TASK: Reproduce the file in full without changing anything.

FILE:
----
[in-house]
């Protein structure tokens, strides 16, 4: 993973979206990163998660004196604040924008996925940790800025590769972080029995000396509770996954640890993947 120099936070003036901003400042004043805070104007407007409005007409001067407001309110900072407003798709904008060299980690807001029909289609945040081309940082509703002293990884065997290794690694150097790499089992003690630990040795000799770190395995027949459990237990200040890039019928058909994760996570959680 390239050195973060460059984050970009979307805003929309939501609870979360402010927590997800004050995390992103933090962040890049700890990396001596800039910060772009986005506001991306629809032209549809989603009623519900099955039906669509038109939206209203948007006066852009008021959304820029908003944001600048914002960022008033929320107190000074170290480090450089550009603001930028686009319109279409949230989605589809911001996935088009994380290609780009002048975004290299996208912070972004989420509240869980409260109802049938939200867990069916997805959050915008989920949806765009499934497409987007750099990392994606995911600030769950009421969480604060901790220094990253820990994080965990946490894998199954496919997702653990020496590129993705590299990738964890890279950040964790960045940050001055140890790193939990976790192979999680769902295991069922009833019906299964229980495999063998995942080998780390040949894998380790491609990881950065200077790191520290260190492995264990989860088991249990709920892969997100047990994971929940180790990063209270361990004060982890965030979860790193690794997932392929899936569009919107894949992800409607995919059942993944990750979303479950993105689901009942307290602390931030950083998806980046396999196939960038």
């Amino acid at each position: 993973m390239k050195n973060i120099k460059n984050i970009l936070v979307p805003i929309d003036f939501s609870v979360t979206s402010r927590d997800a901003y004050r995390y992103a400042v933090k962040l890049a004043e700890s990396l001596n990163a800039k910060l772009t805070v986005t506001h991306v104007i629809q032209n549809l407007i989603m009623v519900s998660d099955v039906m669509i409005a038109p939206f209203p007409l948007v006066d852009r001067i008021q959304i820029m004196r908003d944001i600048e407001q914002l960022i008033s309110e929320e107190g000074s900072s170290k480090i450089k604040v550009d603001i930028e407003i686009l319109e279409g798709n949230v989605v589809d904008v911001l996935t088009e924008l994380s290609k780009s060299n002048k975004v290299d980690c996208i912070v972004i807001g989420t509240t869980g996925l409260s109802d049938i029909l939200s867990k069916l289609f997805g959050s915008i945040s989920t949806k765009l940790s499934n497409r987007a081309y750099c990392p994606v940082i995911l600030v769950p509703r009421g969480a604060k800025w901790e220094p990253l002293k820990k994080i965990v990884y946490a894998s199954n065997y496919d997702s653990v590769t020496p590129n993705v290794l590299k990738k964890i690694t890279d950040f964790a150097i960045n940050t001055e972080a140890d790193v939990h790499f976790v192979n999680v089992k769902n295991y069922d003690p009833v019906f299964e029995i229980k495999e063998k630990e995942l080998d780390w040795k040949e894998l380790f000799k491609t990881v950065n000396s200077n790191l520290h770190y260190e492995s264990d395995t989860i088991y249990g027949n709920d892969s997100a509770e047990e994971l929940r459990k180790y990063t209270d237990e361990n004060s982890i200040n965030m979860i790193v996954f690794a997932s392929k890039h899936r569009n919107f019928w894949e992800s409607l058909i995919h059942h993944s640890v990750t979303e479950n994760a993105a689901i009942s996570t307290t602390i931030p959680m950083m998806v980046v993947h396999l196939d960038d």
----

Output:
[in-house]
């Protein structure tokens, strides 16, 4: 993973979206990163998660004196604040924008996925940790800025590769972080029995000396509770996954640890993947 120099936070003036901003400042004043805070104007407007409005007409001067407001309110900072407003798709904008060299980690807001029909289609945040081309940082509703002293990884065997290794690694150097790499089992003690630990040795000799770190395995027949459990237990200040890039019928058909994760996570959680 390239050195973060460059984050970009979307805003929309939501609870979360402010927590997800004050995390992103933090962040890049700890990396001596800039910060772009986005506001991306629809032209549809989603009623519900099955039906669509038109939206209203948007006066852009008021959304820029908003944001600048914002960022008033929320107190000074170290480090450089550009603001930028686009319109279409949230989605589809911001996935088009994380290609780009002048975004290299996208912070972004989420509240869980409260109802049938939200867990069916997805959050915008989920949806765009499934497409987007750099990392994606995911600030769950009421969480604060901790220094990253820990994080965990946490894998199954496919997702653990020496590129993705590299990738964890890279950040964790960045940050001055140890790193939990976790192979999680769902295991069922009833019906299964229980495999063998995942080998780390040949894998380790491609990881950065200077790191520290260190492995264990989860088991249990709920892969997100047990994971929940180790990063209270361990004060982890965030979860790193690794997932392929899936569009919107894949992800409607995919059942993944990750979303479950993105689901009942307290602390931030950083998806980046396999196939960038």
């Amino acid at each position: 993973m390239k050195n973060i120099k460059n984050i970009l936070v979307p805003i929309d003036f939501s609870v979360t979206s402010r927590d997800a901003y004050r995390y992103a400042v933090k962040l890049a004043e700890s990396l001596n990163a800039k910060l772009t805070v986005t506001h991306v104007i629809q032209n549809l407007i989603m009623v519900s998660d099955v039906m669509i409005a038109p939206f209203p007409l948007v006066d852009r001067i008021q959304i820029m004196r908003d944001i600048e407001q914002l960022i008033s309110e929320e107190g000074s900072s170290k480090i450089k604040v550009d603001i930028e407003i686009l319109e279409g798709n949230v989605v589809d904008v911001l996935t088009e924008l994380s290609k780009s060299n002048k975004v290299d980690c996208i912070v972004i807001g989420t509240t869980g996925l409260s109802d049938i029909l939200s867990k069916l289609f997805g959050s915008i945040s989920t949806k765009l940790s499934n497409r987007a081309y750099c990392p994606v940082i995911l600030v769950p509703r009421g969480a604060k800025w901790e220094p990253l002293k820990k994080i965990v990884y946490a894998s199954n065997y496919d997702s653990v590769t020496p590129n993705v290794l590299k990738k964890i690694t890279d950040f964790a150097i960045n940050t001055e972080a140890d790193v939990h790499f976790v192979n999680v089992k769902n295991y069922d003690p009833v019906f299964e029995i229980k495999e063998k630990e995942l080998d780390w040795k040949e894998l380790f000799k491609t990881v950065n000396s200077n790191l520290h770190y260190e492995s264990d395995t989860i088991y249990g027949n709920d892969s997100a509770e047990e994971l929940r459990k180790y990063t209270d237990e361990n004060s982890i200040n965030m979860i790193v996954f690794a997932s392929k890039h899936r569009n919107f019928w894949e992800s409607l058909i995919h059942h993944s640890v990750t979303e479950n994760a993105a689901i009942s996570t307290t602390i931030p959680m950083m998806v980046v993947h396999l196939d960038d």